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General Motors Co. history, profile and history video

General Motors Co. is an automobile company, which develops, manufactures and markets cars, trucks and parts worldwide. The company operates through the following automotive segments: GM North America, GM Europe, GM International Operations and GM South America. The GM North America segment sells vehicles under the brands Chevrolet, GMC, Buick and Cadillac with sales, manufacturing and distribution operations in the U.S., Canada and Mexico and distribution operations in Central America and the Caribbean. The GM Europe segment sells vehicles under the brands Opel, Vauxhall and Chevrolet with sales, manufacturing and distribution operations across Western and Central Europe. The GM International Operations segment sells vehicles under the brands Buick, Cadillac, Chevrolet, Daewoo, FAW, GMC, Holden, Isuzu, Jiefang, Opel and Wuling brands with sales, manufacturing and distribution operations in Asia-Pacific, Russia, the Commonwealth of Independent States, Eastern Europe, Africa and the Middle East. The GM South America segment sells vehicles under the brands Chevrolet, Suzuki and Isuzu with sales, manufacturing and distribution operations in Brazil, Argentina, Colombia, Ecuador and Venezuela. It also provides automotive financing services through its subsidiary, General Motors Financial Co., Inc. (GM Financial). It finances its loan origination volume through the use of credit facilities and securitization trusts that issue asset-backed securities to investors. GM Financial specializes in purchasing retail automobile installment sales contracts originated by GM and non-GM franchised and select independent dealers in connection with the sale of used and new automobiles. GM Financial also offers lease products through GM dealerships in connection with the sale of used and new automobiles that target customers with sub-prime and prime credit bureau scores. The firm sells vehicles to its dealers for consumer retail sales and also sells cars and trucks to fleet customers, including daily rental car companies, commercial fleet customers, leasing companies and governments. It sells vehicles to fleet customers directly or through its network of dealers. The company offers a wide range of after sale vehicle services and products through its dealer network, such as maintenance, light repairs, collision repairs, vehicle accessories and extended service warranties to retail and fleet customers. General Motors was founded by William C. Durant on September 16, 1908 and is headquartered in Detroit, MI.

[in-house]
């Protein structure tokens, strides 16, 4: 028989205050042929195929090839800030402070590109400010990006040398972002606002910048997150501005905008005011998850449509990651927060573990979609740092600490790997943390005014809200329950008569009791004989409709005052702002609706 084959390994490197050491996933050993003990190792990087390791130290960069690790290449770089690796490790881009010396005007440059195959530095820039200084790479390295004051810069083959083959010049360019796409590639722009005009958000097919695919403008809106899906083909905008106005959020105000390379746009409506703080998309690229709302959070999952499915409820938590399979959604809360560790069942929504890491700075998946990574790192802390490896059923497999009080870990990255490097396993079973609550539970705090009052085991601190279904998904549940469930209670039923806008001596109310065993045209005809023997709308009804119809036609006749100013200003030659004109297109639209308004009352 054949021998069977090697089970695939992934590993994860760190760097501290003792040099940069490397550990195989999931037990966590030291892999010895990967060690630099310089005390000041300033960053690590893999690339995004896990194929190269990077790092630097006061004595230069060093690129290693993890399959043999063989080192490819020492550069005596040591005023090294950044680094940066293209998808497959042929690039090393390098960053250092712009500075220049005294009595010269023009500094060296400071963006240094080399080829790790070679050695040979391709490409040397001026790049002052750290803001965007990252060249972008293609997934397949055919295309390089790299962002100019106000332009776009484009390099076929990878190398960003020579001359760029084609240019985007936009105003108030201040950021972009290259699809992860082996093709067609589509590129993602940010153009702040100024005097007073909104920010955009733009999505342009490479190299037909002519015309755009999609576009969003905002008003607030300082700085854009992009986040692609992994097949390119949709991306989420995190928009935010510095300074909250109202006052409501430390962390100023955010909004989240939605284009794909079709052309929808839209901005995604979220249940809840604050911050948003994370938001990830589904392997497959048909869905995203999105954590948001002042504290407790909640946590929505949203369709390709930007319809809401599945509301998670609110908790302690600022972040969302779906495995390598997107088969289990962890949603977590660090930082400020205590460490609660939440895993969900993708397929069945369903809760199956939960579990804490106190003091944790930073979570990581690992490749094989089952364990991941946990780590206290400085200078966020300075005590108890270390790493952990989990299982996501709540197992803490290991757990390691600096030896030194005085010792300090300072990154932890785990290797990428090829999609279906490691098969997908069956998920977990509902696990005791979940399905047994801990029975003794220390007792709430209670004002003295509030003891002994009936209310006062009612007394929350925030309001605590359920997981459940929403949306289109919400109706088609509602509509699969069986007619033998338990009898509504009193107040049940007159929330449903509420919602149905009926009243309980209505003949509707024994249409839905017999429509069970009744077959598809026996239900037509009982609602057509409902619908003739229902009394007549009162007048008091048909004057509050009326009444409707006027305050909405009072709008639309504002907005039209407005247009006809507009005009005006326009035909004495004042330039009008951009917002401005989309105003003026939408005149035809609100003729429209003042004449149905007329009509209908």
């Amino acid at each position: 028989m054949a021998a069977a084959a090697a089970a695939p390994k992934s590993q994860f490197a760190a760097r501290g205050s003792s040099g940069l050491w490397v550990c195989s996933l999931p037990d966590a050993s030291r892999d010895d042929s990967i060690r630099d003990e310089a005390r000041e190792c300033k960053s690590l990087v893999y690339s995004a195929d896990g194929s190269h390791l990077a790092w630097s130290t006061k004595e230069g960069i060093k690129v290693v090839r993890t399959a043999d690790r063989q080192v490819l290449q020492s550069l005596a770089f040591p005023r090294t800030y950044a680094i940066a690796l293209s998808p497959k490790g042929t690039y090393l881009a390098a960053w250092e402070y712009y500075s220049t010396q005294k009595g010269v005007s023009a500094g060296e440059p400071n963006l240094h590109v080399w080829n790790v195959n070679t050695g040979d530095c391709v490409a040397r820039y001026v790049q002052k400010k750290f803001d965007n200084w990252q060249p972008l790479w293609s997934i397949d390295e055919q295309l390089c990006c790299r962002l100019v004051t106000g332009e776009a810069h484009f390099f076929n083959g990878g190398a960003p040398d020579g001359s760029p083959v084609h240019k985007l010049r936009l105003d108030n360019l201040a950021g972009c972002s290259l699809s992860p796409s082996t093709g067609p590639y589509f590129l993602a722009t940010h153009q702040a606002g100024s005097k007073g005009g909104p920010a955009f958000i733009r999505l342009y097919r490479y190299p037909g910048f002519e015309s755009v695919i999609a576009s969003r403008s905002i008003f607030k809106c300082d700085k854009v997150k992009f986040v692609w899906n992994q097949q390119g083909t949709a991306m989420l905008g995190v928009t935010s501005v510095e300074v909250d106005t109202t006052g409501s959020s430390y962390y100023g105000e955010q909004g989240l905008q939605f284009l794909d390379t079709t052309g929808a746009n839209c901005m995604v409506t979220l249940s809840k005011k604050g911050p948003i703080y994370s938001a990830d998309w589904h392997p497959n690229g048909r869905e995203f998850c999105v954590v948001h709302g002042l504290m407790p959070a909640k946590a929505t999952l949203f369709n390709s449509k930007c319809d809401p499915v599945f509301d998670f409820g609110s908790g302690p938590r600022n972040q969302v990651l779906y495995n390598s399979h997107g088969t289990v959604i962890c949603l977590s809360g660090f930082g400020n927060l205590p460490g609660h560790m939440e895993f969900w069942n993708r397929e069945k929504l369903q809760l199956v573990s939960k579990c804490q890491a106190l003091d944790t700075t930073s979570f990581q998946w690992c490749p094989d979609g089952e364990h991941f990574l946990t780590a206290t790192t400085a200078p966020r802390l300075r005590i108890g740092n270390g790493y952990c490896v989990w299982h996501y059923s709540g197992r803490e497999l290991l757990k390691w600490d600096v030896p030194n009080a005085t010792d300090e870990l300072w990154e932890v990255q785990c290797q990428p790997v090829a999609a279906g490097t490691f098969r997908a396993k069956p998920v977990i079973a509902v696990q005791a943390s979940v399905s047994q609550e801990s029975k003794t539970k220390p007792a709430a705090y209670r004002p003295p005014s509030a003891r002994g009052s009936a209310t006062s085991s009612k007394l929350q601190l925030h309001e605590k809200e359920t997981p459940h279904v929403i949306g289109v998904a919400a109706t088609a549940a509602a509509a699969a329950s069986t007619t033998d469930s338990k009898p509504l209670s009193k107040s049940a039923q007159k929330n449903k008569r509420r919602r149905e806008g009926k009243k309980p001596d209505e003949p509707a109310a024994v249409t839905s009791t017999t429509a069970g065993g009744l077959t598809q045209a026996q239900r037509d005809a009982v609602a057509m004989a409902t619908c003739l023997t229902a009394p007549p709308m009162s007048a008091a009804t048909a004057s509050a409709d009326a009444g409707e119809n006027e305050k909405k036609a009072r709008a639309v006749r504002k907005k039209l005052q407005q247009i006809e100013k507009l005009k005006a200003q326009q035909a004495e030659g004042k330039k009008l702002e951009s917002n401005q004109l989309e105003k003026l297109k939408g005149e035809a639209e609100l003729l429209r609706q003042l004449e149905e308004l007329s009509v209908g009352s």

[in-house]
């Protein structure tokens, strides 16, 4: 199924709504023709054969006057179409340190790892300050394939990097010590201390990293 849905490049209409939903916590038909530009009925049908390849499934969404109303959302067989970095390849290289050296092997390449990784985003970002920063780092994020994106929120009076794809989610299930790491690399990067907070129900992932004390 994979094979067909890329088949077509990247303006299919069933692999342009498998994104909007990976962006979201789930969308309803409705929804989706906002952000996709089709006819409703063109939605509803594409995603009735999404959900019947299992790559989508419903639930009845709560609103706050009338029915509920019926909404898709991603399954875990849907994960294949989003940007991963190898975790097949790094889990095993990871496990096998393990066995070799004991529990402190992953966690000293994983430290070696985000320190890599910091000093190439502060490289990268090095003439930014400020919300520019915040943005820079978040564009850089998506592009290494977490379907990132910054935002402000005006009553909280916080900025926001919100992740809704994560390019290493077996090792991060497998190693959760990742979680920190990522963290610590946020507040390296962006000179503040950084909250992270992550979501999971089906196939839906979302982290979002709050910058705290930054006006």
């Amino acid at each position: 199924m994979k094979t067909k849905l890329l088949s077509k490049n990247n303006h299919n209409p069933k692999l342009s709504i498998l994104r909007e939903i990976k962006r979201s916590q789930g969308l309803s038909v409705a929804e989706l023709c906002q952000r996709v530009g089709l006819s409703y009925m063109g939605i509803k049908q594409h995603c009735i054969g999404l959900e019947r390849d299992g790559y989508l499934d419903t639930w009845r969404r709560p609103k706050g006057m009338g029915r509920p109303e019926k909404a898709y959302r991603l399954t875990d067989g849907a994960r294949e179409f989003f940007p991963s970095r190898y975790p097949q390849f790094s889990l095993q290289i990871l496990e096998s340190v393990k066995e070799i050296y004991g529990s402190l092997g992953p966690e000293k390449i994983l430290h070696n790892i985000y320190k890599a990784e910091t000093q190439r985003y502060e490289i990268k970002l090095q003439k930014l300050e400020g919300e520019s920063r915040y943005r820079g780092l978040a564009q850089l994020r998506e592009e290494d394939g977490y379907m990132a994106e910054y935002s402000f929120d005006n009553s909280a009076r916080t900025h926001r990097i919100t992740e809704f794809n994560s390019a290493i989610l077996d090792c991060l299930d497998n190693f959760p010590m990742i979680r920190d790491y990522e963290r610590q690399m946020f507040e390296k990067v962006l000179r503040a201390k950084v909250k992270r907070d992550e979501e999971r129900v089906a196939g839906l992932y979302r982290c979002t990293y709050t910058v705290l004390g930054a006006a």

General Motors History

The company was founded on September 16, 1908, in Flint, Michigan, as a holding company for Buick, then controlled byWilliam C. Durant. At the beginning of the 20th century there were fewer than 8,000 automobiles in America and Durant had become a leading manufacturer of horse-drawn vehicles in Flint before making his foray into the automotive industry. GM’s co-founder was Charles Stewart Mott, whose carriage company was merged into Buick prior to GM’s creation. Over the years Mott became the largest single stockholder in GM and spent his life with his Mott Foundation which has benefited the city of Flint, his adopted home. GM acquired Oldsmobile later that year. In 1909, Durant brought in Cadillac, Elmore, Oakland and several others. Also in 1909, GM acquired the Reliance Motor Truck Company of Owosso, Michigan, and the Rapid Motor Vehicle Company of Pontiac, Michigan, the predecessors of GMC Truck. Durant lost control of GM in 1910 to a bankers’ trust, because of the large amount of debt taken on in its acquisitions coupled with a collapse in new vehicle sales.